Extensive snow in Canada
For the first time in four decades – from Atlantic to Pacific, from Windsor just south of Detroit to Ellesmere Island, just south of the polar icecap – all of Canada is experiencing a white Christmas.This may or may not have any significance, we’ll just have to wait and see as winter wears on.
Next years gas prices will be relatively low
Although it's almost 2009, prices at the pump – close to $1.65 a gallon – are below what Americans paid in 2004. That year, the top three bestselling vehicles were pickup trucks, and gasoline prices averaged $1.85 a gallon for regular.
Also this winter, residents of the Northeast are expected to see their heating costs shrink by almost 25 percent when compared with last winter.
“It's a bit of a gift, like a giant tax cut," says Sarah Emerson, managing director of Energy Security Analysis Inc. in Wakefield, Mass. "This is one of the best things to happen to the economy over the next six months."
In 2009, the price of gasoline will average $2.03 a gallon, the Energy Department forecasts. While this number is higher than current prices, it's much lower than 2008, when gasoline prices averaged closer to $3.27 a gallon and crested at over $4 a gallon in July.
This ties into the story quoted above it. If the winter requires more heating oil, and the economy picks up a little, then we may see quite a change in crude oil prices. At the same time there are oil producing countries that need additional income, and the number of countries needed to impose some discipline on export limits are getting smaller every year.
This ties into:
A prediction that the world economy will grow 0.9% next year.
The World Bank's 2009 Global Economic Prospects report is projecting world growth will shrink to 0.9 percent next year from 2.5 percent in 2008. The report said that a long and deep global recession cannot be ruled out.The interesting point is that the report is, overall, optimistic about growth increasing.
That may mean that the demand for coal is going to increase, and (as part of an ongoing story) the court struggle over carbon dioxide emissions made another step today.
Court reinstates EPA power plant pollution rule
The court found on July 11 that the U.S. Environmental Protection Agency went beyond its authority to create a trading scheme among utilities to cut emissions of sulfur dioxide and nitrogen oxides at power plants in the East and Midwest.
But the current ruling vacates that earlier decision and leaves the interstate rule in place while the Environmental Protection Agency fixes flaws in the plan. . . . . . The earlier ruling effectively vacated the entire CAIR program, which regulates interstate emissions that contribute to acid rain and smog.
There are, however, other issues than just gases that come out of power plants. One of the products is coal ash, or fly ash as it is often called (see the upcoming post on power plants). This has to be stored, and . .
A retaining dam failed in Tennessee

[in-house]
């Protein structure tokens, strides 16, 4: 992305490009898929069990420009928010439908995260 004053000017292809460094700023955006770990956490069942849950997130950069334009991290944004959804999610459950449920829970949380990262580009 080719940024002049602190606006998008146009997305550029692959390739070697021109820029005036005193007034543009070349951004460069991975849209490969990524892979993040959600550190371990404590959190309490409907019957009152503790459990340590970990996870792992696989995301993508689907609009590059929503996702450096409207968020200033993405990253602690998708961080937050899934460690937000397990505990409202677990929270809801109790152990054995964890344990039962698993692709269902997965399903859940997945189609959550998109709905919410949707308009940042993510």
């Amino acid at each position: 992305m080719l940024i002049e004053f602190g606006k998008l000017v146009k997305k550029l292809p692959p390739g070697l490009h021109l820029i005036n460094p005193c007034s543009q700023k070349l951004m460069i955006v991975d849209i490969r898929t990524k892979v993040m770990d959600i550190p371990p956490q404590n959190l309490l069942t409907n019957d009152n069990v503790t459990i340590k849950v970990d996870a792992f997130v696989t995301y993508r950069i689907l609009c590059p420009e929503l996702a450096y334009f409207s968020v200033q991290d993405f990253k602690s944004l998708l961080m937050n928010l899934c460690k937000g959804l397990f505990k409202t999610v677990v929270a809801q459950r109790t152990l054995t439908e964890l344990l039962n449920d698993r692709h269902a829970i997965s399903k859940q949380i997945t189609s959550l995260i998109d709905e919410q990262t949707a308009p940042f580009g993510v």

The breach occurred when an earthen dike, the only thing separating millions of cubic yards of ash from the river, gave way, releasing a glossy sea of muck, four to six feet thick, dotted with icebergs of ash across the landscape. Where the Clinch River joined the Tennessee, a clear demarcation was visible between the soiled waters of the former and the clear brown broth of the latter.
By afternoon, dump trucks were depositing rock into the river in a race to blockade it before an impending rainstorm washed more ash downstream.
The spill, which released about 300 million gallons of sludge and water, is far larger than the other two similar disasters, said Jeffrey Stant, the director of the Coal Combustion Waste Initiative for the Environmental Integrity Project, an environmental legal group
As someone who can still remember where I was when I heard of the the Aberfan disaster and knows of the studies done to prevent a repetition, these failures should not happen. Yet, on the other hand, the ash that they refer to is the same cinders that some neighborhoods sprinkle on the roads after snowstorms, so the levels of toxicity are unlikely to be as high as some residents fear. But still . . . . .
There are some stories, on the other hand, that pop up every winter.
Russia threatens to cut off gas to Ukraine
Russia's President Dmitry Medvedev sternly urged Ukraine on Wednesday to fully pay its $2.1 billion debt for Russian natural gas supplies or face sanctions, as a Jan. 1 deadline for payment loomed.
Each year it seems that we go through this, with the increased price that Ukraine is now charged for gas by Russia leading to payment delays. The threat is that if Russia cuts back on deliveries, then the gas supply may be tapped by Ukraine as it passes through to Western Europe. This has, in the past, led to shortages in different countries, and these shortages have been of varying severity. A bad winter, however, such as the one inferred perhaps by the first citation at the top of the post, would make the situation worse.